Russia successfully disconnected its homegrown RuNet from the Internet

Through the looking glass: the ideas of “free internet” and “sovereign internet” are not mutually exclusive to Russian President Vladimir Putin. Recently, several positive tests were performed by the country that simulated how it would react to a foreign cyber attack.

In February, news broke out that Russia intended to withdraw from the Internet to see what would happen in the event of foreign aggression. To this end, the Russian government had to pass a law requiring Internet service providers to allow all outbound traffic to be monitored and, if possible, to create an isolated RuNet intranet.

The nation carried out a series of unparalleled tests this week to simulate the circumstances of a global cyber attack and its ability to maintain its internal infrastructure while blocking both inbound and outbound traffic. The tests began last week, involving state-run institutions, telecommunications providers and internet companies.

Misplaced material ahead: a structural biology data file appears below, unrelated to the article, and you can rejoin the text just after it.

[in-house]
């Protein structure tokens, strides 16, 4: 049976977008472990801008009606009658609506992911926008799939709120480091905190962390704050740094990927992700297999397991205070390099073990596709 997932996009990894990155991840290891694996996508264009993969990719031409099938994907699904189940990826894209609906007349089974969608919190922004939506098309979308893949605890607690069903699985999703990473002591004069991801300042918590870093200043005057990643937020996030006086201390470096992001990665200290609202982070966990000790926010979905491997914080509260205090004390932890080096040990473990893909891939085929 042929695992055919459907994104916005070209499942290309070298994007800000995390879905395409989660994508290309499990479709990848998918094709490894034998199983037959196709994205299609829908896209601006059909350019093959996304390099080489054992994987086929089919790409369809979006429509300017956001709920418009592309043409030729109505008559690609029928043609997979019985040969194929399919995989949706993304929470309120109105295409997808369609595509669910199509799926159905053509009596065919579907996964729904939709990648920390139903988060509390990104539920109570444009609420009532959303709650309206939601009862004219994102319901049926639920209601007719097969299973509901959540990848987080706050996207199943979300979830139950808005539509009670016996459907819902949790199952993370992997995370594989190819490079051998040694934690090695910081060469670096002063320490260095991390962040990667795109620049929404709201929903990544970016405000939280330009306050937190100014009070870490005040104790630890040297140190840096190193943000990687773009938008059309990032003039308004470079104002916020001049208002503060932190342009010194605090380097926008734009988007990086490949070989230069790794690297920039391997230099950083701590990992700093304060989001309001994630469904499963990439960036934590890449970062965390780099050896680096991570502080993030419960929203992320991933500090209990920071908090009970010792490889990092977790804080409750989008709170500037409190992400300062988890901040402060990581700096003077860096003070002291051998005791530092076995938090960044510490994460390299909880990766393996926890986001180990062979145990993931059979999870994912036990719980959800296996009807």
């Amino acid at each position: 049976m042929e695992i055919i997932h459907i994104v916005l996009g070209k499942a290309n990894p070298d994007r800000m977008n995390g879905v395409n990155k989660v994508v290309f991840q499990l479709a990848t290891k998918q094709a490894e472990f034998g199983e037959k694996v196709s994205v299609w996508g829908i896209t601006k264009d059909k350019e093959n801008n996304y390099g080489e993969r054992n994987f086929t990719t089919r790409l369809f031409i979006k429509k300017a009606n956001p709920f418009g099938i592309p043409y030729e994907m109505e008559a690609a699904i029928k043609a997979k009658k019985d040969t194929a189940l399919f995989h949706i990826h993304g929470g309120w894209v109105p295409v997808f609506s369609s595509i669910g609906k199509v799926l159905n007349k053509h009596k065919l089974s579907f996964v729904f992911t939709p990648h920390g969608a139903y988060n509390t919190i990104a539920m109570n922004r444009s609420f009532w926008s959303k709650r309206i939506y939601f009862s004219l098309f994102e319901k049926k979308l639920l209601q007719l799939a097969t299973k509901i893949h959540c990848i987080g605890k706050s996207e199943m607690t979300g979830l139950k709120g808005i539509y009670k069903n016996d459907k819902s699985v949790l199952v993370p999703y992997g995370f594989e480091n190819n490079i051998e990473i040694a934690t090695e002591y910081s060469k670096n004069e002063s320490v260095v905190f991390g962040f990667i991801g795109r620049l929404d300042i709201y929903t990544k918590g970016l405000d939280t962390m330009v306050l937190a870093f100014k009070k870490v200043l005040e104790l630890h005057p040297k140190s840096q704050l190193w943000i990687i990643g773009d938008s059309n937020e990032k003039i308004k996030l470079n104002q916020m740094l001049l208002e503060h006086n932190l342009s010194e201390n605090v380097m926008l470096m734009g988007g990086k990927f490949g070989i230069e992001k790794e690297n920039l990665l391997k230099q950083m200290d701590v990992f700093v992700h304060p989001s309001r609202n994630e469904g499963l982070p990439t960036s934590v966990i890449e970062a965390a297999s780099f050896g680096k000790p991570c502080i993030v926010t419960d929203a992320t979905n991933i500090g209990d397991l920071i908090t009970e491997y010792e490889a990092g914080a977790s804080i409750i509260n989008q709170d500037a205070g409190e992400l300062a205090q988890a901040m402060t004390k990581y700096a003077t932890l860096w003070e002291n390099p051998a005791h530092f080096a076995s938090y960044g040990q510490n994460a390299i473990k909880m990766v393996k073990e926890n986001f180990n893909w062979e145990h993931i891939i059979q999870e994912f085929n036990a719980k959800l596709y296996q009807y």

Deputy communications minister Alexei Sokolov told reporters “It turned out that, in general, both authorities and telecommunications operators are willing to respond effectively to potential risks and threats and to ensure that the Internet and the unified telecommunications network operate in Russia.”

In the light of ever-increasing social media influence and cyber attacks, Russia sees the development of a “sovereign internet” as a necessary move. Not much is known about the test details, but a total of 18 attack scenarios have been tested to decide whether federal and commercial telecommunications operators can effectively isolate Russia from the Internet while still enabling access to local networks using a DNS cache. All smartphones in Russia will be pre-loaded with the software and be much like China’s big brother system in the near future.

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